Company News

On the Links, It’s Not Easy Being Green

YOUNGSTOWN, Ohio – Standing atop the hill overlooking the final hole at Avalon Lakes Golf & Country Club, superintendent Josh Goodhart takes a look around and makes a quick observation.

“There are more dandelions than I’d like,” he says.

From where he stands, two dandelions are within sight. Around the course, a few clumps are around the edges of bunkers. Not many, all in all, but still too many. These are the things that golf-course superintendents have to notice.

“There’s nobody paying $150 to walk on your lawn,” Goodhart says with a laugh when the talks about the difference between a home lawn and a golf course. “If you let your yard grow and mow it all off, you get clumps of grass you need to rake up. If we let a green grow and mow more than a third of the blade, they’re in shock. You have two weeks of yellow [grass] and it might die.”

The greens at Avalon are less than an eighth of an inch tall. The rough is two inches, half the height of home lawns, he notes. And golfers, especially avid ones, expect perfection. That means everything is mowed and preened several times a week. The schedules vary course to course.

At Kennsington Golf Club, Canfield, superintendent Sean Novotny aims to have the greens and fairways mowed on Monday, Wednesday and Friday and the greens rolled on off days. Approaches, meanwhile, are slated for Tuesday, Thursday and Saturday. All of this, of course, is at the mercy of Mother Nature.

The first job of spring when the grounds crew returns is cleaning up debris on the course. Then, throughout the season, mowers have to wait for the ground to be dry enough after a rain before they can mow again.

There are also the fertilizers and pesticides that have to be put down, divots replaced and everyday wear and tear dealt with.

“When we get into the busy season, we’re changing the cups on the greens every day. We move tee markers every day. That’s a general practice,” says Lance Bailey, superintendent at Mill Creek Golf Course. “We have anthracnose problems here, which is a fungal pathogen, and dollar spot. Those are our main threats here. We spray preventively before we get it. You don’t want to have to do a post-emergence spray.”

All three golf course superintendents interviewed for this story attended the Agricultural Technical Institute of Ohio State University at its Wooster campus.

The turfgrass management program there offers an associate degree. The coursework is largely hands-on and covers topics that include botany, equipment operations, plant diseases, budgeting, small-engine mechanics and irrigation.

“Fertility practices, pesticide practices, entomology classes, weed classes: It all comes down to basic turf maintenance,” Bailey says. “That’s the stuff that really makes a big difference.”

Adds Novotny, who also spent two years in the turf program at the main campus of Ohio State, “Soil science is the most important thing. Everyone hates chemistry in high school, but that’s the backbone of this place. We take soil samples monthly. Here, it’s more acidic. So we use a lot acidifying fertilizers.”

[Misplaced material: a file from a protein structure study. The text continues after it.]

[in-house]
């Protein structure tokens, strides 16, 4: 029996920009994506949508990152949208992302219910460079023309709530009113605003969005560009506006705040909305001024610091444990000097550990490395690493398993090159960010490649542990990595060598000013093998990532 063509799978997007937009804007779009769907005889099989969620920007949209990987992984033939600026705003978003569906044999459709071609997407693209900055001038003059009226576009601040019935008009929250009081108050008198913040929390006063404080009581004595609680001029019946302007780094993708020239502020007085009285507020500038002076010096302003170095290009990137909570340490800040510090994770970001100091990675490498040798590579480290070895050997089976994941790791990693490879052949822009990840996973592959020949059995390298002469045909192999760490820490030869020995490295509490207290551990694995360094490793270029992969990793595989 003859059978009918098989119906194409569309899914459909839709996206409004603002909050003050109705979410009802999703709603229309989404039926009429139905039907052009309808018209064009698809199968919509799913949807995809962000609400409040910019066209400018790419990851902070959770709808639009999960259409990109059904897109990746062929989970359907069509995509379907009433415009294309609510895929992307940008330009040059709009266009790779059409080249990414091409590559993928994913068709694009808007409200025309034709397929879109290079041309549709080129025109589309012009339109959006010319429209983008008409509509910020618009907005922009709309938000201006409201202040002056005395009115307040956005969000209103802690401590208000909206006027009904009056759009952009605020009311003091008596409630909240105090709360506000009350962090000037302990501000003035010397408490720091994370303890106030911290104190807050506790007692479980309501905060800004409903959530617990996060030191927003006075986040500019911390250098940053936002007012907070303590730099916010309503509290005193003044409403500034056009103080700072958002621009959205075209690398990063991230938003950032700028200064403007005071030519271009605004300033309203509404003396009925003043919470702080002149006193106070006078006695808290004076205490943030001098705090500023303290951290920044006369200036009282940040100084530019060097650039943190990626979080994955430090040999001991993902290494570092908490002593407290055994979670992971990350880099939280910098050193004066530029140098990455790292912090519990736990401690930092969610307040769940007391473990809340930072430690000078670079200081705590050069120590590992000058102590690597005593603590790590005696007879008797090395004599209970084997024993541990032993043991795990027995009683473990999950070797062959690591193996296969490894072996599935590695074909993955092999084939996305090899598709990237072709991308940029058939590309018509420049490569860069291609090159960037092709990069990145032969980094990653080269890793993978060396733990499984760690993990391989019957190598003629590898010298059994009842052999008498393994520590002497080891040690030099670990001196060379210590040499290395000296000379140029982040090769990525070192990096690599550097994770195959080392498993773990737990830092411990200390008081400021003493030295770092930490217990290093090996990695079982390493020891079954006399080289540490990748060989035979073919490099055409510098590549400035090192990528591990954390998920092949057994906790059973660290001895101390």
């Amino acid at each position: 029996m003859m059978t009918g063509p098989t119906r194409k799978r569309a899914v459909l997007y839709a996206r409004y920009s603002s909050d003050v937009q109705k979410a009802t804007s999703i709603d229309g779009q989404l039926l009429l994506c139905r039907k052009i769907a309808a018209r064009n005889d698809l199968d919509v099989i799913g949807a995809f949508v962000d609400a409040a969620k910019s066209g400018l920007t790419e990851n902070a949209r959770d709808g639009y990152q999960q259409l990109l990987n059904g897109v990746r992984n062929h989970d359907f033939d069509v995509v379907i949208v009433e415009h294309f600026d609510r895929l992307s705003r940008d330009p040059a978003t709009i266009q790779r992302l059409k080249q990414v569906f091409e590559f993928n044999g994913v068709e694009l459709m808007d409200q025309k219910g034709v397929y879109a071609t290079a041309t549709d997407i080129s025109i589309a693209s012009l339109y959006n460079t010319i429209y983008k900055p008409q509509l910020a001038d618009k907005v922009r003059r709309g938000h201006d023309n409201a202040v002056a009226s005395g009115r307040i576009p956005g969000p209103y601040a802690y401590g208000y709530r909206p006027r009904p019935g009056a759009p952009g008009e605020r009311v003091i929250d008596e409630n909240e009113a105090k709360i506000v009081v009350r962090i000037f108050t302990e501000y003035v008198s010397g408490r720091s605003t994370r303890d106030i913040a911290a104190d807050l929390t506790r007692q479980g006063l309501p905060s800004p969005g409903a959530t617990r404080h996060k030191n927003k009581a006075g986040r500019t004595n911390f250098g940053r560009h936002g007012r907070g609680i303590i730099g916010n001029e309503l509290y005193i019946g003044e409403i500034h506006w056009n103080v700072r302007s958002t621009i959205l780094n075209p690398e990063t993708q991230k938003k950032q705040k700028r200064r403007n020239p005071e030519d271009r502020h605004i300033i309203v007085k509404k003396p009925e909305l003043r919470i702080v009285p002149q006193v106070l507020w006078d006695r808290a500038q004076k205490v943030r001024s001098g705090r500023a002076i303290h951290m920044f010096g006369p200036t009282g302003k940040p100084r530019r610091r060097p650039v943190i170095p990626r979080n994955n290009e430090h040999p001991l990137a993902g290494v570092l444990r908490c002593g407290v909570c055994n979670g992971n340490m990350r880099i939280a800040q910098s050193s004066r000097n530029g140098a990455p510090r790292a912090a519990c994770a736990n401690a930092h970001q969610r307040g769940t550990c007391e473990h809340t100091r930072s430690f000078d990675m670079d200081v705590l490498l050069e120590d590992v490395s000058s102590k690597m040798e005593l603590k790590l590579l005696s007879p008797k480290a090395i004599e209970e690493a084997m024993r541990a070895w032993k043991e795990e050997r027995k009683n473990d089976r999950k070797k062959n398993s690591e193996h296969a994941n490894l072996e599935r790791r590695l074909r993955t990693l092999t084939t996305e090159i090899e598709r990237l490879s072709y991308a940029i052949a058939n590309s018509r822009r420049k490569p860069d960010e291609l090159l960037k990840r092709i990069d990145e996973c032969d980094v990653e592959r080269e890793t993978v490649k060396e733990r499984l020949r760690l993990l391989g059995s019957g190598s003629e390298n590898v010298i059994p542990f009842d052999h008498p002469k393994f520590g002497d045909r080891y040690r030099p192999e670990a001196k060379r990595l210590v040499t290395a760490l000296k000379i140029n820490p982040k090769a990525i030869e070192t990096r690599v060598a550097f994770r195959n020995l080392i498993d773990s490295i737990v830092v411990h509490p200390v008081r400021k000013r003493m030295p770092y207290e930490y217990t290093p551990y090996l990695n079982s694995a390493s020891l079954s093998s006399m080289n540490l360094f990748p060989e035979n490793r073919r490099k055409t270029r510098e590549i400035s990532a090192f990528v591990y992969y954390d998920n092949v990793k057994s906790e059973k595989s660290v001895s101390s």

At Kennsington, where he’s been superintendent since the course opened, Novotny has employed alternative maintenance methods as well. When there are algae blooms in the water features, he’ll use fish – usually tilapia or Japanese amur catfish – that eat algae. Early on, before housing developments went up around the course, he used a herd of goats to keep in check the grass on hills where mowers couldn’t reach.

For the daily wear on a course, Goodhart says that most golfers land their tee shots in the same general area, easing the amount of day-to-day maintenance the grounds crew has to do on each hole.

Avalon Golf & Country Club superintendent Josh Goodhart.

“There’s a 40-yard chunk of fairway where 75% of golfers land. So we’ll go out and fill divots in that chunk. And when you have time to deal with the rest of it, you do,” he says.

On the tee boxes, the markers are moved daily to spread out the wear, as are the cups at the opposite end of the hole. At Avalon, Goodhart says, only a few workers move the holes around the green. The course used to have a GPS system installed on its golf carts that would provide players with the exact location of the hole, meaning that there were only a few spots groundskeepers could put it. That system is no longer used, meaning cutters have to use their own judgment.

“There are only three or four people here cutting the pins,” he says. “It has to be so far from the edge, you don’t want it on a slope and you have to look and see if there was a plug there in the last week.”

All of the work – all three superintendents say there’s no “typical day” or standardized work schedule – is done to keep golfers satisfied, which in turn bolsters the bottom line.

“It’s the No. 1 essential in the golf business, to make sure that you have a product that’s customer-friendly. Everything else is pretty much ancillary,” says Brian Tolnar, director of golf for Mill Creek MetroParks. “Food and beverage is ancillary. The merchandise is ancillary. If you don’t have a good course to play on, the rest of it doesn’t progress.”

Novotny calls the meticulous grooming of golf courses “the Augusta syndrome,” referring to the course that each year hosts The Masters Tournament.

“Everyone sees Augusta on TV and think that’s going to happen here. You have to be creative and have a higher set of standards to give the golfer what’s expected,” he explains. “When you see courses on Sundays that are all green, that costs a lot of green.”

Pictured: Fallen trees are just one of the unexpected tasks of the job, says Kennsington Golf Club superintendent Sean Novotny.

Published by The Business Journal, Youngstown, Ohio.